Treasury shares lessons learned in FTS 2000 change

The first hint of trouble came in the spring of 1996.


With April 15 looming, the number of taxpayers dialing the IRS’ toll-free number
was growing exponentially each day. But the advice they were receiving was of an
unrelated—even otherworldly—nature.


Because of a switching error, frantic callers hoping for advice on completing their tax
returns were instead connecting with Dial-a-Prayer.


It was a rumble of distant thunder presaging a downpour; IRS’ FTS 2000 transition
from Sprint Corp. to AT&T Corp., which had started in January that year, was going to
be tricky.


“Yes, it was worthwhile,” Candace Hardesty, the liaison for the Treasury
Department’s chief information officer, said of the switch. “Yes, lots of money
can be saved because the process of vendor competition really does make the vendor work to
try to offer you new creative solutions. But you should never think the transition will be
easy.”


When Treasury began its transition from one local and long-distance service provider to
another, few guessed how wild the journey would be. Treasury officials struggled with the
transition for more than a year, they said, but the lessons they learned could help
managers in the upcoming FTS 2001 transition.


Of about 2,500 data communication circuits that were to have been changed from Sprint
to AT&T, work was completed on only about 126. The remainder stayed with Sprint, and
the Treasury Department ended the issue by working out an extension of service with
Sprint.


“My big wish is that we had been brought into the process early on,” Hardesty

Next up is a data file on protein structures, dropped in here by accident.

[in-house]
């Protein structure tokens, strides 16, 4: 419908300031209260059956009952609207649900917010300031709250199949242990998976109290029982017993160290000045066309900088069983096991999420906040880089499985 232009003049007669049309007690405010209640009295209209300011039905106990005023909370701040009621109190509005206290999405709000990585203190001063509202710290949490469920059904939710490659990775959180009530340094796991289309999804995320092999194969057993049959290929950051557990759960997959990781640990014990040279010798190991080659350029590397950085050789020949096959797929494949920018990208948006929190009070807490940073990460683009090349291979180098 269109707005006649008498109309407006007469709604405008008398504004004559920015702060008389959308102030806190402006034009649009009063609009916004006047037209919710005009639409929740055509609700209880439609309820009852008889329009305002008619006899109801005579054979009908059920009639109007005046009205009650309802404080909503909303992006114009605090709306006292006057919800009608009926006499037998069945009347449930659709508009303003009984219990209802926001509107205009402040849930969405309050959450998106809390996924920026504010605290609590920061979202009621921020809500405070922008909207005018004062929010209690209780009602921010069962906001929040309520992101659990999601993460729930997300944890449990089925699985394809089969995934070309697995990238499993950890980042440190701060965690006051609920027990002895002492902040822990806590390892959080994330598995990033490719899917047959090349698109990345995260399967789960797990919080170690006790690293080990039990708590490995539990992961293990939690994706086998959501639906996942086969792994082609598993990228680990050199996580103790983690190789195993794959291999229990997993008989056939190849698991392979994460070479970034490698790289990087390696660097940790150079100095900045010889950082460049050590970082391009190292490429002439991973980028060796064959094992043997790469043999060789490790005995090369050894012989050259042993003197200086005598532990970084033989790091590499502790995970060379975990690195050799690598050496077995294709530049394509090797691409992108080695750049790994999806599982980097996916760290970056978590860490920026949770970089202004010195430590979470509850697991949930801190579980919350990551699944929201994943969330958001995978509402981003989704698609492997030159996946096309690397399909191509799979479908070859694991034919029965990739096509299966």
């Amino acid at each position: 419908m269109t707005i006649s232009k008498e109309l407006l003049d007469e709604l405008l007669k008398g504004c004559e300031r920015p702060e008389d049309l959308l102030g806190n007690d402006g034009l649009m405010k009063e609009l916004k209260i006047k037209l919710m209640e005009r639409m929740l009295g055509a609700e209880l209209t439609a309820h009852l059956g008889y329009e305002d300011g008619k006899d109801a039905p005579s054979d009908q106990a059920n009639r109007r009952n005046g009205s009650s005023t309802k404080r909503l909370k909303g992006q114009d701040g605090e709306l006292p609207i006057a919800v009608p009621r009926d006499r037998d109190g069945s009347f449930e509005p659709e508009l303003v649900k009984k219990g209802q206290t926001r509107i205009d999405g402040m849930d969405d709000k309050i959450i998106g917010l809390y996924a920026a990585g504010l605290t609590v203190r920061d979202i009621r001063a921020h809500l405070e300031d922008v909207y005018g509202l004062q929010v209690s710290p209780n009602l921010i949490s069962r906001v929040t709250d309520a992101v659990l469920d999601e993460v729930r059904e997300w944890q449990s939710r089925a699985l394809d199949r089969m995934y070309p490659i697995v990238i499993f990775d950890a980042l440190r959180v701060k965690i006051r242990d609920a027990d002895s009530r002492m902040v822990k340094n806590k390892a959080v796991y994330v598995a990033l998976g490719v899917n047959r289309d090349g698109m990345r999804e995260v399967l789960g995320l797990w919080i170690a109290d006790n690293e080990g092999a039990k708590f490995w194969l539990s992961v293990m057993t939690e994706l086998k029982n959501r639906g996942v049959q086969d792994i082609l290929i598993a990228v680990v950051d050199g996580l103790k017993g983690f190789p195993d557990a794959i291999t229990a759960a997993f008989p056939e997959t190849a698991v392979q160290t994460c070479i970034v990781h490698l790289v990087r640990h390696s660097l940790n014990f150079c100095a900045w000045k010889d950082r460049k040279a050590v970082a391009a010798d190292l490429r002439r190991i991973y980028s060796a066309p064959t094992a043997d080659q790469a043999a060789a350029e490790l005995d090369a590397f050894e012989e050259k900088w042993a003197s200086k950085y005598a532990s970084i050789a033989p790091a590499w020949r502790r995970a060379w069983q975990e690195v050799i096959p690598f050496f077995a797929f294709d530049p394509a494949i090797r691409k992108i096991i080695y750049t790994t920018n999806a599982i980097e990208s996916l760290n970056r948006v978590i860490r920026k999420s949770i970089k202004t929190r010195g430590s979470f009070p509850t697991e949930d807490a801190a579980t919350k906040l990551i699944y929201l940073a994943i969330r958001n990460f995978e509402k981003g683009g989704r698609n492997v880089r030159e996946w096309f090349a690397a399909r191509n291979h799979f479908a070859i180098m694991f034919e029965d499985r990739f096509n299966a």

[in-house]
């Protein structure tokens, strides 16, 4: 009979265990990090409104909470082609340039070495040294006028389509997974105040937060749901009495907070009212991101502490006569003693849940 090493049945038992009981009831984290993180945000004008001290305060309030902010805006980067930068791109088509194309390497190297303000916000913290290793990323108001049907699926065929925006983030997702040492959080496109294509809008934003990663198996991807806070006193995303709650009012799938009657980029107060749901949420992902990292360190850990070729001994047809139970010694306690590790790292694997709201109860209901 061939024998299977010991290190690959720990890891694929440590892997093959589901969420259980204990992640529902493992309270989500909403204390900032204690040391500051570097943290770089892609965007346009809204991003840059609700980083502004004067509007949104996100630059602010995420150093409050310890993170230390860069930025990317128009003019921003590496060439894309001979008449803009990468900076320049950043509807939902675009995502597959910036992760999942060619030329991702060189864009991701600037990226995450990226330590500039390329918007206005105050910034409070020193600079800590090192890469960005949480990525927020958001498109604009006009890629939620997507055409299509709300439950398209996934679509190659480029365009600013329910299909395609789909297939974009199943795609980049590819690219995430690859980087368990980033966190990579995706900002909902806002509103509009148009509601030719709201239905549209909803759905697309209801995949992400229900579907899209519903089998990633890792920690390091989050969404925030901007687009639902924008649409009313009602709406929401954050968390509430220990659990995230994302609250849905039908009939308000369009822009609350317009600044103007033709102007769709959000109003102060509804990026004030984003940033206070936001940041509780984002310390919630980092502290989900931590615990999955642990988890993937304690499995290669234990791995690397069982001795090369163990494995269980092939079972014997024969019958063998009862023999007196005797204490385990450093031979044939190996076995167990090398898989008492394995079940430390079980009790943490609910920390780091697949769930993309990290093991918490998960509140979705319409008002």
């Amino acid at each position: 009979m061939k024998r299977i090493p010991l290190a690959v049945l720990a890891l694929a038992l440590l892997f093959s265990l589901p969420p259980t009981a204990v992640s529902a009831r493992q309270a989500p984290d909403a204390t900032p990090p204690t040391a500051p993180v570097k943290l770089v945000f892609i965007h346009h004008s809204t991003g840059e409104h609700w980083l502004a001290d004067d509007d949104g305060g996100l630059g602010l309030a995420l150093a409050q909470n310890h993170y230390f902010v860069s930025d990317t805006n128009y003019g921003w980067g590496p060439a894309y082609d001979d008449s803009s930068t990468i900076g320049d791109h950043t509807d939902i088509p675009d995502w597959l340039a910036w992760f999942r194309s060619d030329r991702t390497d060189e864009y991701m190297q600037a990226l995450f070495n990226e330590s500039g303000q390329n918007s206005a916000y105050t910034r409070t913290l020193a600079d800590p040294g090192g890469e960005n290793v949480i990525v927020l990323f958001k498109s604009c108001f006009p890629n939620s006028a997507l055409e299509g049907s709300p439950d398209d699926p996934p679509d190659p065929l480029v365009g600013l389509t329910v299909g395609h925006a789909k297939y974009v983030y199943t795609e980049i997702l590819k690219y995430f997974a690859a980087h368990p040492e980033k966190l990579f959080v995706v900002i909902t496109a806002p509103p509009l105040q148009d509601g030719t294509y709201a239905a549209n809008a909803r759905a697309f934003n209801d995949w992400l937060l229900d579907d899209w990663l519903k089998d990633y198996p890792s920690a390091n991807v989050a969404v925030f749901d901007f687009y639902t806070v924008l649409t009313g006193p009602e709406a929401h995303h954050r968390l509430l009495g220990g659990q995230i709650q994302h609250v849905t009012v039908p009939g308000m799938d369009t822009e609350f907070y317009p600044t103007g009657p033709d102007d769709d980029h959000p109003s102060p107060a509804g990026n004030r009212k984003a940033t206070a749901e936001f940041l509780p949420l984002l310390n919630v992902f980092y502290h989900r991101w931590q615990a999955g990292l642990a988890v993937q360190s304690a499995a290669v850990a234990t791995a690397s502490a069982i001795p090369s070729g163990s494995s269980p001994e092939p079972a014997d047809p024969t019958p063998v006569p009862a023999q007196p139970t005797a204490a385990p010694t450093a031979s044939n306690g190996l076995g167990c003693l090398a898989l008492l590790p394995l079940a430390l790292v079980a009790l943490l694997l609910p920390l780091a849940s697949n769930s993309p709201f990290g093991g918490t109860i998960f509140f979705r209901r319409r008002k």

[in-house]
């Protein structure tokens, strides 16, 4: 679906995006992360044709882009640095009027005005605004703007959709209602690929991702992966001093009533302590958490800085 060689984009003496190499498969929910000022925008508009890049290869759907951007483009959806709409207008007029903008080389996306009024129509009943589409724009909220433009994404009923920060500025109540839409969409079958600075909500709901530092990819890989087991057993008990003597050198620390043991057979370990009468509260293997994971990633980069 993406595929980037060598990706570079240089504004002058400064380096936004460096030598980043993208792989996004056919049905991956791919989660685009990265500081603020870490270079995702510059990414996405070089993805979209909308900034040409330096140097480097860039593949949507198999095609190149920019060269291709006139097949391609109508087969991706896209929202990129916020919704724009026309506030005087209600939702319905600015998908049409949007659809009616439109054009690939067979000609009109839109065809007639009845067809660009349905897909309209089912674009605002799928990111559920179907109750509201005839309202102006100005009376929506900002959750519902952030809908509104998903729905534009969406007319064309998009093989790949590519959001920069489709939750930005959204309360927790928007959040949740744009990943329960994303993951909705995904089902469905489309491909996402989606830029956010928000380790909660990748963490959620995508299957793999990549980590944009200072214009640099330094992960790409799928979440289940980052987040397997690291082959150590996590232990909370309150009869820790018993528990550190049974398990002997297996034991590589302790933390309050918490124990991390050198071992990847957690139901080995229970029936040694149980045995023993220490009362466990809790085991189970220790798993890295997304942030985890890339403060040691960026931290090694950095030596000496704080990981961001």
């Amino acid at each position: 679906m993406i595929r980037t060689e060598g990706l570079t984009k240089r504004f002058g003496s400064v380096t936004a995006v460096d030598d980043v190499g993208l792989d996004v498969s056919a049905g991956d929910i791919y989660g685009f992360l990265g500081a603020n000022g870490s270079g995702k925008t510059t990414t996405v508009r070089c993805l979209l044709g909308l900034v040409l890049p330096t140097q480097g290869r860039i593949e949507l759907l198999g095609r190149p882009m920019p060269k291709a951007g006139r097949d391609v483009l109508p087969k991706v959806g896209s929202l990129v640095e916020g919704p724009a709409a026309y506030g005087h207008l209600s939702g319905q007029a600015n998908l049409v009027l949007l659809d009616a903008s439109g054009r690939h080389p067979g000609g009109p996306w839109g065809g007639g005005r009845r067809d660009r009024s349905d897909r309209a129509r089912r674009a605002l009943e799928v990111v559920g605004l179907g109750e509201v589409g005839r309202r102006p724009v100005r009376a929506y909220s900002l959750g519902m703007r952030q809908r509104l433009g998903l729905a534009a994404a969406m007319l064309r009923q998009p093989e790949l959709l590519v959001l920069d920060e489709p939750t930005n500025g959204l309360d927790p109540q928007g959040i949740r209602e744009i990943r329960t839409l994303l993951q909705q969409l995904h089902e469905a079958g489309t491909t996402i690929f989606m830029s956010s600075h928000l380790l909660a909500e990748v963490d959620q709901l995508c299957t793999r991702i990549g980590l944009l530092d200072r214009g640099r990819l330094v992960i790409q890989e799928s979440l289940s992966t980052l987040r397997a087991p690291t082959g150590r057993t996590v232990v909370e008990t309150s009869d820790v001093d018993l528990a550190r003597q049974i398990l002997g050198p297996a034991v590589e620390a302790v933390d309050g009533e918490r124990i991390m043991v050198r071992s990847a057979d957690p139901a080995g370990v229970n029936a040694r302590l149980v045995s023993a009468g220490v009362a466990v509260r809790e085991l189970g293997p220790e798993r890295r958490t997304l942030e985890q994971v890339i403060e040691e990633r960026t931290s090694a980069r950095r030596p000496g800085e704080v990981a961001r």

said. “We never actually examined the FTS 2000 contract before it was signed by the
General Services Administration and AT&T, and I think that was our first and greatest
error.”


In November 1995 the decision had been made that Treasury would be the first agency to
make the transition. By December, the agency was expected to have fully briefed AT&T
on its telecommunications needs and requirements. The transition was to begin January 1996
with a scheduled end date of June 1996.


“Immediately we knew this was wrong,” said Nelson Hughes, FTS 2000
coordinator for Treasury. “We knew that six months was not enough time for the
transition, and we knew that AT&T did not fully understand our requirements. Not
enough details of the transition had been discussed.”


The plan called for close coordination of effort between AT&T and Treasury. New
calling cards had to be issued, and equipment inventories had to be conducted in remote
areas of the country.


The IRS accounted for about 75 percent of the switchover. More than 28,000 circuits
were to change from Sprint Corp. to AT&T—and the word from above called for a
transition transparent to users. But transparency was to prove only a dream. Hundreds of
wrong connections were made, and thousands of customers called the IRS and Treasury to
complain.


“The whole idea of transparency, the idea of a massive change without affecting
the customers, was absurd,” said Winford B. Carter, transition manager for the IRS
during the transition. “How could a transparent change be made during the middle of
the tax-filing season? That call for transparency was like adding insult to injury.”


A vice president from the catalog sales division of JCPenney called Treasury to
complain. His operators were getting rerouted calls from people seeking tax advice, Carter
said.


“It was terribly embarrassing, but who could we blame except for ourselves?”
Hardesty said. “What we learned is that you can’t rely on the vendor to identify